• Edie Montreux

One Clutter at a Time


No, that pile of notebooks doesn't bring me joy. The books on my shelves no longer bring me joy, either. I find myself keeping books given to me, even though I know I'll never read them. I won't read an entire book with reading glasses, not if I can help it. I love my Kindle because I can increase the font and pretend my vision is perfect (it is in my right eye, but the left, eh. -15 is a lot to correct for, even with Symfony lenses). I feel like I'm finally experiencing books the way I was meant to experience them all my life.


I'm looking forward to writing the way the gods intended, as well. All my life, I've been dreaming of a device that would convert my handwriting, a cross between a kindergartner's and a serial killer's, into text. I was certain no program out there could read my handwriting, especially since early scan-to-text programs failed so hard. Two positives: My handwriting improved after cataract surgery, and the biggest cause for my shitty writing is the mediocre pens I use. I broke down and purchased a tablet with a stylus. My days of getting gel ink all over my south paw are over.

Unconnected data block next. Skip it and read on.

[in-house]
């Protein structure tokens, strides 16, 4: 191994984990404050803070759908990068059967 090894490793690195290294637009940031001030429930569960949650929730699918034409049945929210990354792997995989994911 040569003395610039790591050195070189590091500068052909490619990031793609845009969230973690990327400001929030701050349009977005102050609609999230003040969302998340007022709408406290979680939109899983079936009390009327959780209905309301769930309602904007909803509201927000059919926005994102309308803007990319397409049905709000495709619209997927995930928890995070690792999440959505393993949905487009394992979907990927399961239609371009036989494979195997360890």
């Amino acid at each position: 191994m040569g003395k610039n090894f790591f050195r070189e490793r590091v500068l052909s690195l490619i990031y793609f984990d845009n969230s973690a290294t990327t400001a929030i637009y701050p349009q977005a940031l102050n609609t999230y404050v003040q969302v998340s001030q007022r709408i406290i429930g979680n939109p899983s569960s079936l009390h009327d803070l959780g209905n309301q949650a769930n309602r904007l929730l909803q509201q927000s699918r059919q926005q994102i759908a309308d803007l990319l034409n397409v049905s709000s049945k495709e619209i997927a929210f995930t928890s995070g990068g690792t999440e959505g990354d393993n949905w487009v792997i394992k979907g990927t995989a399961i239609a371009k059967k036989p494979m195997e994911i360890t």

I've been using my tablet for a week, and what I've realized is I need more distinction between a comma and a period. Other than that, it's been very on-point with letters. The connection between my brain and my words feels more intimate when I write by hand. I've already had improved word count. Now, if I could just make a comma a comma.


I'll save the nice notebooks I've been hoarding for a giveaway later this year. It's relevant for my New Year's book. Does anyone want my Unabridged Shakespeare?


I'm joking. There's no way I could part with the most excessive purchase of my college career. The other books, though. Garage sale?

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